Additionally, if your child is in the last year of their preschool journey, it is important to consider whether they have the skills necessary for school. Prior to attending school, children should be gaining independence in toileting, holding a pencil in an age-appropriate tripod grasp, drawing a range of shapes (circles, squares, triangles, and lines), cutting out lines or circle objects, catching and throwing, and opening their lunchbox and initiating eating as required, just to name a few! An OT can support your child to be successful with these. I urge you not to wait until your child is in school to intervene but act now so that they can begin their kindergarten year confident and set-up for success within their new “big school” environment.  

If your child already has a medical condition or a diagnosis, an assessment by an OT may be beneficial to identify if they need any additional supports.  

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If you are still not sure if your child needs an OT, that is okay! Please feel free to contact our admin team and arrange a chat with an OT or book an assessment. Here at Stepping Stones we will not encourage your child to continue on with OT if there is no need indicated by our standardised assessment process. If your child appears to be achieving their developmental milestones, demonstrating age-appropriate social skills, is school ready and there are no functional goals, we will let you know that you do not need us! 

How do I arrange an appointment? 

If you would like to contact our lovely admin team on 4951 2116, they will be able to arrange an appointment at a suitable time for you.  

We can offer pre-school, home, or clinic sessions; however, we will not know what is most appropriate for your child until we have completed our comprehensive assessment process which will take place in either our Toronto, Mereweather or Charlestown clinics. 

What does that mean for my child? Does this mean they will get a diagnosis? 

No! It is not within an OT’s scope of practice to diagnose your child with a medical or developmental condition. An OT will, however, conduct assessments to examine your child’s functional skills and then establish goals with the family. The goals will be used to measure improvement and direct intervention.  

If required, an OT will ask parents to consider an assessment by a clinical psychologist or a paediatrician to determine whether there are any underlying causes for the difficulties the child is experiencing. This will only be suggested if necessary for the health, wellbeing, and ongoing development of your child and still does not mean your child will require a diagnosis.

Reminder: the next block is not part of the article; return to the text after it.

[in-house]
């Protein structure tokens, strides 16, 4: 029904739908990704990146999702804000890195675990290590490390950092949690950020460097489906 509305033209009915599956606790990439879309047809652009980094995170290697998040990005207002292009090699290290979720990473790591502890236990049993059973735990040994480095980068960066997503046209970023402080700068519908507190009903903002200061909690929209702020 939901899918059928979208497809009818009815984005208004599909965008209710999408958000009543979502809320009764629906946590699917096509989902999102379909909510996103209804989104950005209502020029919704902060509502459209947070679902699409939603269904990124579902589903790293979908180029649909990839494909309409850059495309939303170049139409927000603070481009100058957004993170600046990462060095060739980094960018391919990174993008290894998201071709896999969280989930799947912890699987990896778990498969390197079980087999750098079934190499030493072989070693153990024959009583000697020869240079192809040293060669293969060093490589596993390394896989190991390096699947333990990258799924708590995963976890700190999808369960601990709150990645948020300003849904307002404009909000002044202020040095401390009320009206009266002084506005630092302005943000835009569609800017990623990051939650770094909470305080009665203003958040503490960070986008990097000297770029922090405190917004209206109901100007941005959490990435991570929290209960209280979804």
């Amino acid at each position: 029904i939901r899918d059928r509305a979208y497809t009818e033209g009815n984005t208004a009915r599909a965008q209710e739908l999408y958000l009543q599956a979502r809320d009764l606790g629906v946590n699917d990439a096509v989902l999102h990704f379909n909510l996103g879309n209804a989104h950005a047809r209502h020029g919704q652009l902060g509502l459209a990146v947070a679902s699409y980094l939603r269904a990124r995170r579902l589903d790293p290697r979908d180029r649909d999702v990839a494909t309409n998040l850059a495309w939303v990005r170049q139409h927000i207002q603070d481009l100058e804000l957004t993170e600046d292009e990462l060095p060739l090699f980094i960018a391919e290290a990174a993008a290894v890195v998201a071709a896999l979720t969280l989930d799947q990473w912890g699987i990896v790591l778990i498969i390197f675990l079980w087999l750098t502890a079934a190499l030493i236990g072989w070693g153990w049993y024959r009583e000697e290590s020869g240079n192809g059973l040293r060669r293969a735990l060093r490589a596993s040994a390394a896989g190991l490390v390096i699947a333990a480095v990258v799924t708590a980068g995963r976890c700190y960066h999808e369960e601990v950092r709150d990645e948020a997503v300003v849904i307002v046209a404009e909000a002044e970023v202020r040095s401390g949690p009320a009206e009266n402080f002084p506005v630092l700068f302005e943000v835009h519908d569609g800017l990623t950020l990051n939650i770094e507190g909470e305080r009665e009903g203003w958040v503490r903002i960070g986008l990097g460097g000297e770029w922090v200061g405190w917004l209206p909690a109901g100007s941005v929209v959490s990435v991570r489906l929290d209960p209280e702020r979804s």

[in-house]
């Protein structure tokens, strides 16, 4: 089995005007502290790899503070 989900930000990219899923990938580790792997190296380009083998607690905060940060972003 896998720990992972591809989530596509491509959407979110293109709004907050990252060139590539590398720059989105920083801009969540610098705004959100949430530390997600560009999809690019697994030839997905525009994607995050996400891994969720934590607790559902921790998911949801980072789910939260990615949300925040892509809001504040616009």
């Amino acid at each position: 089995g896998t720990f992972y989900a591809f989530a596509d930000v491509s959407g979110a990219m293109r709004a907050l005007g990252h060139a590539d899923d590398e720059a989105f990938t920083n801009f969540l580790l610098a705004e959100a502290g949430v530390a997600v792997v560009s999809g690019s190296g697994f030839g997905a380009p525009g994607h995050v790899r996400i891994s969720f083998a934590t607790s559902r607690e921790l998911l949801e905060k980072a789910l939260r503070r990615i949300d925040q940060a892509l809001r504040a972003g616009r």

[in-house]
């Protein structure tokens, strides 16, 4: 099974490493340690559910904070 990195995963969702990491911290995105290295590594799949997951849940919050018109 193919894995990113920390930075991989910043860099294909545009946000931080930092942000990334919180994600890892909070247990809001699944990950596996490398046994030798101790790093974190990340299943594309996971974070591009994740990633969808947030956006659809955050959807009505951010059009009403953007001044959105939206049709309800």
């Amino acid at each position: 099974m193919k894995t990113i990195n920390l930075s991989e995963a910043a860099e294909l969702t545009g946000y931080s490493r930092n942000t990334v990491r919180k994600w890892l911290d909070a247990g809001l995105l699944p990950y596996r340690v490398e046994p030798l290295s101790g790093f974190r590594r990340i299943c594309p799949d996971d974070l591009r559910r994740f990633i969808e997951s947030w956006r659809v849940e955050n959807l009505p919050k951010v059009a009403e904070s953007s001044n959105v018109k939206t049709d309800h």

For some children, early intervention and ongoing support can avoid a diagnosis. For other children, a diagnosis can be the key to gaining ongoing support not only for the child themselves but the whole family unit. Your beautiful and unique child was your child before the diagnosis and will continue being your beautiful and unique child after the diagnosis. It will just mean they will have access to the supports that they require to achieve their full potential in whatever they decide to do both now and into the future.   

How do I finance my appointments? 

Occupational therapy is an allied health intervention which can be claimed through private health funds, dependent upon your level of cover. It is good to check in with your private health service to determine how much they will cover and what the gap will be prior to attending your child’s appointments.  

Your child may be eligible through the Medicate Enhanced Care Plan, where you can claim a small proportion of the appointment cost through Medicare. If you think this may be suitable for you, check in with your regular GP.  

What’s Early Intervention funding? 

Early intervention funding is a scheme offered through the National Disability Insurance Scheme (NDIS). This is an avenue OTs may encourage you to consider if it appears your child may require ongoing intervention and they may benefit from the input of several health professionals (for example, a speech pathologist, dietician or clinical psychologist).  

If you require support with obtaining Early Intervention Funding, it is best to contact your local NDIS branch or visits their website at: Do you need early intervention? | NDIS 

References: 

Australian Government, Learning Potential (2020). Is my child ready for big school? Is your child ready for big school? | Learning Potential.  

Jasmin, E., Gauthier, A., Julien, M. et al. Occupational Therapy in Preschools: A Synthesis of  

Current Knowledge. Early Childhood Educ J 46, 73–82 (2018). https://doi.org/10.1007/s10643-017-0840-3 

Raising Children, (2002). Occupational therapist: family guide | Raising Children Network 

Kid Sense. (2022). School Readiness – Kid Sense Child Development 

Author: Bronte Ellicott

Paediatric Occupational Therapist

Editor: Michelle Newby  BHSc(OT) MSc PhD Candidate

Paediatric Occupational Therapist

Copyright Stepping Stones Therapy for Children 2022/23